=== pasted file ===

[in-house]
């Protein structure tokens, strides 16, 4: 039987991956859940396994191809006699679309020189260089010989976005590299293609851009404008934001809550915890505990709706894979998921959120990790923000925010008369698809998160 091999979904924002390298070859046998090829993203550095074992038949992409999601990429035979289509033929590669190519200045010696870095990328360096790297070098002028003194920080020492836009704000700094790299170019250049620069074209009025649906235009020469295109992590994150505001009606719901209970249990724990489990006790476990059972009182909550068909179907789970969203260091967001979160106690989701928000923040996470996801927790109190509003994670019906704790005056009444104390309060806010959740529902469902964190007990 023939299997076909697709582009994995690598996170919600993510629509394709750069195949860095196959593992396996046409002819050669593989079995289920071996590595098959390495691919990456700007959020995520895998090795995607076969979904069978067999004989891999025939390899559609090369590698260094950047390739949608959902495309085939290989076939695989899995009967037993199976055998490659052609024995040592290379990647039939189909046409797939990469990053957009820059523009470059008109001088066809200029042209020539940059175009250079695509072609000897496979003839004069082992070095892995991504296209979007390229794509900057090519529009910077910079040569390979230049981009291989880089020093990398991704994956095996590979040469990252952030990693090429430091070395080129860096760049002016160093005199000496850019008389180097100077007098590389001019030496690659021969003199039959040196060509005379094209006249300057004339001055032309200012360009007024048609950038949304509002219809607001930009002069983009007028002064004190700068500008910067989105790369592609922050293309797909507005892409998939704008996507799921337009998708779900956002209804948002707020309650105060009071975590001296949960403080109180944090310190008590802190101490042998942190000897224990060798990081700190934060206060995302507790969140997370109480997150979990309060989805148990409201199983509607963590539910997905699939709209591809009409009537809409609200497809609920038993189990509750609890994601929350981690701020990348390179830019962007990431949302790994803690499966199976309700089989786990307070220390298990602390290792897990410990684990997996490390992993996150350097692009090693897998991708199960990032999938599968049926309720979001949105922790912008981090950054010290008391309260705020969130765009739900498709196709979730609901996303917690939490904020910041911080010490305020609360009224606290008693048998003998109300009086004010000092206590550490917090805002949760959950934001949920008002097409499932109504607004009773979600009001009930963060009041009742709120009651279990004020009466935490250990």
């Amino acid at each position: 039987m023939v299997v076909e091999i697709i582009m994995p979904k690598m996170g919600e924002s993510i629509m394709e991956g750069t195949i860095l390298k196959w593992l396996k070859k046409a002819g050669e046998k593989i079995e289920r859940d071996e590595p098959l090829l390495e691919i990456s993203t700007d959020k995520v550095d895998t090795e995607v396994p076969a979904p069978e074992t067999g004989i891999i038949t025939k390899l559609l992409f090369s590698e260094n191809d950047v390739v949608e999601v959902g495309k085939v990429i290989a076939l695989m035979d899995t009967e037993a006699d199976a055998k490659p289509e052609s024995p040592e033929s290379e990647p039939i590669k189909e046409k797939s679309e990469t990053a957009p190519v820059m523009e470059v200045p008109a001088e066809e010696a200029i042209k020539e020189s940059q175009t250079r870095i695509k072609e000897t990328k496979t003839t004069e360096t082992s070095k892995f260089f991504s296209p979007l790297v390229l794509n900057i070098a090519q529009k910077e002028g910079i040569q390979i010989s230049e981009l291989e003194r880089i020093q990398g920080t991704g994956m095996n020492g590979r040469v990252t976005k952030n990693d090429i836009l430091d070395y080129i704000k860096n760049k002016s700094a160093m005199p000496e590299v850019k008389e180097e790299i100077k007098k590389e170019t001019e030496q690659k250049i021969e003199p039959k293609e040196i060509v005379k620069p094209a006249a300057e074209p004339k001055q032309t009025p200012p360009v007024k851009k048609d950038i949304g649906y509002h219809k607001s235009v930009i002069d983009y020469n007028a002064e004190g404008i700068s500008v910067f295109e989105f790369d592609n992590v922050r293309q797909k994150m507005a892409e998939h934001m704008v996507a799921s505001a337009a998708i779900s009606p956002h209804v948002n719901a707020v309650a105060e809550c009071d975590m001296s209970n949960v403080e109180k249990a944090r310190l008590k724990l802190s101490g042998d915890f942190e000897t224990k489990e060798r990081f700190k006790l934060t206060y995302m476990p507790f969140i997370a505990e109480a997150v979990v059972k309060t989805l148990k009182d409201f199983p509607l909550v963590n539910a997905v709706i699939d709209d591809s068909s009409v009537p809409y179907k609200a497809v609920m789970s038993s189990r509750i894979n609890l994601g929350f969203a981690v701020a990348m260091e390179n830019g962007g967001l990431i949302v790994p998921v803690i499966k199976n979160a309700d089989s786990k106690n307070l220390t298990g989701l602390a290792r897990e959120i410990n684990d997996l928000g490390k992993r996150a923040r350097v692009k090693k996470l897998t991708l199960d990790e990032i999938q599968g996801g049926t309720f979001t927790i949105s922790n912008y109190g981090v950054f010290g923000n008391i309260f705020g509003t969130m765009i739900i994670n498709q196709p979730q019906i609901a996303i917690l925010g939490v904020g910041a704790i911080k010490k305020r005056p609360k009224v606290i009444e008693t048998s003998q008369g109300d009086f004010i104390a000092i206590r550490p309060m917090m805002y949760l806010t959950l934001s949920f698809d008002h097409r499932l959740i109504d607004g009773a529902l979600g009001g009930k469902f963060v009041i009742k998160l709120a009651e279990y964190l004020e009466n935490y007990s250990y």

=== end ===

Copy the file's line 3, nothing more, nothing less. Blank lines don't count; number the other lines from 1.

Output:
């Amino acid at each position: 039987m023939v299997v076909e091999i697709i582009m994995p979904k690598m996170g919600e924002s993510i629509m394709e991956g750069t195949i860095l390298k196959w593992l396996k070859k046409a002819g050669e046998k593989i079995e289920r859940d071996e590595p098959l090829l390495e691919i990456s993203t700007d959020k995520v550095d895998t090795e995607v396994p076969a979904p069978e074992t067999g004989i891999i038949t025939k390899l559609l992409f090369s590698e260094n191809d950047v390739v949608e999601v959902g495309k085939v990429i290989a076939l695989m035979d899995t009967e037993a006699d199976a055998k490659p289509e052609s024995p040592e033929s290379e990647p039939i590669k189909e046409k797939s679309e990469t990053a957009p190519v820059m523009e470059v200045p008109a001088e066809e010696a200029i042209k020539e020189s940059q175009t250079r870095i695509k072609e000897t990328k496979t003839t004069e360096t082992s070095k892995f260089f991504s296209p979007l790297v390229l794509n900057i070098a090519q529009k910077e002028g910079i040569q390979i010989s230049e981009l291989e003194r880089i020093q990398g920080t991704g994956m095996n020492g590979r040469v990252t976005k952030n990693d090429i836009l430091d070395y080129i704000k860096n760049k002016s700094a160093m005199p000496e590299v850019k008389e180097e790299i100077k007098k590389e170019t001019e030496q690659k250049i021969e003199p039959k293609e040196i060509v005379k620069p094209a006249a300057e074209p004339k001055q032309t009025p200012p360009v007024k851009k048609d950038i949304g649906y509002h219809k607001s235009v930009i002069d983009y020469n007028a002064e004190g404008i700068s500008v910067f295109e989105f790369d592609n992590v922050r293309q797909k994150m507005a892409e998939h934001m704008v996507a799921s505001a337009a998708i779900s009606p956002h209804v948002n719901a707020v309650a105060e809550c009071d975590m001296s209970n949960v403080e109180k249990a944090r310190l008590k724990l802190s101490g042998d915890f942190e000897t224990k489990e060798r990081f700190k006790l934060t206060y995302m476990p507790f969140i997370a505990e109480a997150v979990v059972k309060t989805l148990k009182d409201f199983p509607l909550v963590n539910a997905v709706i699939d709209d591809s068909s009409v009537p809409y179907k609200a497809v609920m789970s038993s189990r509750i894979n609890l994601g929350f969203a981690v701020a990348m260091e390179n830019g962007g967001l990431i949302v790994p998921v803690i499966k199976n979160a309700d089989s786990k106690n307070l220390t298990g989701l602390a290792r897990e959120i410990n684990d997996l928000g490390k992993r996150a923040r350097v692009k090693k996470l897998t991708l199960d990790e990032i999938q599968g996801g049926t309720f979001t927790i949105s922790n912008y109190g981090v950054f010290g923000n008391i309260f705020g509003t969130m765009i739900i994670n498709q196709p979730q019906i609901a996303i917690l925010g939490v904020g910041a704790i911080k010490k305020r005056p609360k009224v606290i009444e008693t048998s003998q008369g109300d009086f004010i104390a000092i206590r550490p309060m917090m805002y949760l806010t959950l934001s949920f698809d008002h097409r499932l959740i109504d607004g009773a529902l979600g009001g009930k469902f963060v009041i009742k998160l709120a009651e279990y964190l004020e009466n935490y007990s250990y």